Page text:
Which player from Cavendish and Albert’s experiments have the most interesting stories?
More than half of Cavendish’s footballing career is spent at St George’s Park.
In his autobiography, he describes playing in a “dodgy” home with a “narrow corridor” and “stupid” coaching staff.
Albert, too, grew up in a football-mad family but was a product of a “stunning” private school, in which “you could not be left out of the fun”.
The pair started playing at the same age, in the late 1960s.
Albert, a midfielder and goalkeeper, started as a “screamer”, scoring five goals in 10 games, and Cavendish, who played a central role, scored 25 goals in his career.
Alberts remarkable career is now well known in football circles, and is often credited with bringing “soccer” to England, despite a lack of any football at home in the early 1970s.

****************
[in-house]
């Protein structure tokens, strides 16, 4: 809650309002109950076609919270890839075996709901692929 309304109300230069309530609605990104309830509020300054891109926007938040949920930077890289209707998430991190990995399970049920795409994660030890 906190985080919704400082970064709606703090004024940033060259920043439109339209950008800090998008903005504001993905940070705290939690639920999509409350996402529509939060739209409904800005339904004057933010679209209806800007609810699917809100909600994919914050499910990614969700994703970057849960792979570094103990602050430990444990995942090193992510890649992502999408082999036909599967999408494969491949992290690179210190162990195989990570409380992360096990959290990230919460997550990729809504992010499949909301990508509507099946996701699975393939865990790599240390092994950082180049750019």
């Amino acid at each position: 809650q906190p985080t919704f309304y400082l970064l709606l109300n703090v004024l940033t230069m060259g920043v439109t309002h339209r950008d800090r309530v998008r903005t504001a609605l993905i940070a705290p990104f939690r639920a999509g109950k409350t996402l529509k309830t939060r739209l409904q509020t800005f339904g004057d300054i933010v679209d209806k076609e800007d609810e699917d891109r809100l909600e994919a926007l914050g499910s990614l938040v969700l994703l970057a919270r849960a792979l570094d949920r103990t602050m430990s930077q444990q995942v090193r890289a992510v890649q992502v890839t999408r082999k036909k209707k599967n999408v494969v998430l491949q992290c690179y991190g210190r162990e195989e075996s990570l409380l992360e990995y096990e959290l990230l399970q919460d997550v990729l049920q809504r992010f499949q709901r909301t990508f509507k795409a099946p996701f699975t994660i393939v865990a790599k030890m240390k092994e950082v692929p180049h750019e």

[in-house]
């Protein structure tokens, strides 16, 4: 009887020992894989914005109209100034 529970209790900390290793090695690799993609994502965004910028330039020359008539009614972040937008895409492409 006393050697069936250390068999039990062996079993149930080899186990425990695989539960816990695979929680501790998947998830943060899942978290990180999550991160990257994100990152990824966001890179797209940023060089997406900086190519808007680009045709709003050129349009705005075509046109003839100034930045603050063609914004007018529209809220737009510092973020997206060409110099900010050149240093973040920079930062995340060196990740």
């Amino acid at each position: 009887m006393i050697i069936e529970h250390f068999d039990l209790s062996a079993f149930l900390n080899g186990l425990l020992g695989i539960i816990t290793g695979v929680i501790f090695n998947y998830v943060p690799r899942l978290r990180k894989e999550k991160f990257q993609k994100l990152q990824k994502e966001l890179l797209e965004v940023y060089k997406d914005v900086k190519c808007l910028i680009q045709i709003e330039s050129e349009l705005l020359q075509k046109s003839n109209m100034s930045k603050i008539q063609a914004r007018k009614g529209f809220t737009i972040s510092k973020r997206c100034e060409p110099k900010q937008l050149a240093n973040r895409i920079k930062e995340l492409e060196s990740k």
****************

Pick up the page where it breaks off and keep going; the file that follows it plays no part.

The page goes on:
“The only thing I know about football is that it was invented by two men who played for St Georges Park,” said Alberts brother Richard.
“We started out on the wing, but after a few months we realised that we could go forwards as well.”
Alfredo Cavendish: His career, as told to David Maitland.
Read more”We had a bit of a reputation at St Georges as a team of scoundrels,” said Richard.
“But it was never a team that had goals, so we played a lot of defensive football.
And I was always the captain.”
The family also enjoyed a good deal of success in their clubs, with Cavendish winning the FA Cup with Sunderland in 1967 and scoring in the 1966 World Cup final.
The pair had other success in the English Premier League, winning the 1966-67 title with Sunderland, and the 1967-68 title with Aston Villa.
Alfred Cavendish is now the only player to win the FA Trophy twice in his five-year career, and has been linked with a move to Chelsea.
He also scored against Barcelona at Wembley in 2012, and captained the English team in their first World Cup in Brazil in 1999.